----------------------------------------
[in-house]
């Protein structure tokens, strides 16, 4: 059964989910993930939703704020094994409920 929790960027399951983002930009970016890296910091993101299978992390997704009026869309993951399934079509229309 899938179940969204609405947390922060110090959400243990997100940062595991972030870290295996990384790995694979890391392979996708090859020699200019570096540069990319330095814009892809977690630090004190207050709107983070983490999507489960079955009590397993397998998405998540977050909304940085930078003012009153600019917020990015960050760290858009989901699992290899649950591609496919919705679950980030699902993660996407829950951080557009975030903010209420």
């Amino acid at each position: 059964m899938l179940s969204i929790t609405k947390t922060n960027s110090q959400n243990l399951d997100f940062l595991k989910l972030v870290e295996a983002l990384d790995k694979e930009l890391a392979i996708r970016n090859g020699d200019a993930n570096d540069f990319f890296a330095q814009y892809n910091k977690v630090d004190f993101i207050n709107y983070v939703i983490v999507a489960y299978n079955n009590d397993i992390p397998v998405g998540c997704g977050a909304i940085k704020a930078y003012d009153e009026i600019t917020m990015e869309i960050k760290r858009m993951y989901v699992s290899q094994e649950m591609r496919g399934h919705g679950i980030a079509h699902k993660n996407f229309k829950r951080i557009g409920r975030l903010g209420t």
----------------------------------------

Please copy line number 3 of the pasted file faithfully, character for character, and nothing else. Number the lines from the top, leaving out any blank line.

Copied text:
């Amino acid at each position: 059964m899938l179940s969204i929790t609405k947390t922060n960027s110090q959400n243990l399951d997100f940062l595991k989910l972030v870290e295996a983002l990384d790995k694979e930009l890391a392979i996708r970016n090859g020699d200019a993930n570096d540069f990319f890296a330095q814009y892809n910091k977690v630090d004190f993101i207050n709107y983070v939703i983490v999507a489960y299978n079955n009590d397993i992390p397998v998405g998540c997704g977050a909304i940085k704020a930078y003012d009153e009026i600019t917020m990015e869309i960050k760290r858009m993951y989901v699992s290899q094994e649950m591609r496919g399934h919705g679950i980030a079509h699902k993660n996407f229309k829950r951080i557009g409920r975030l903010g209420t």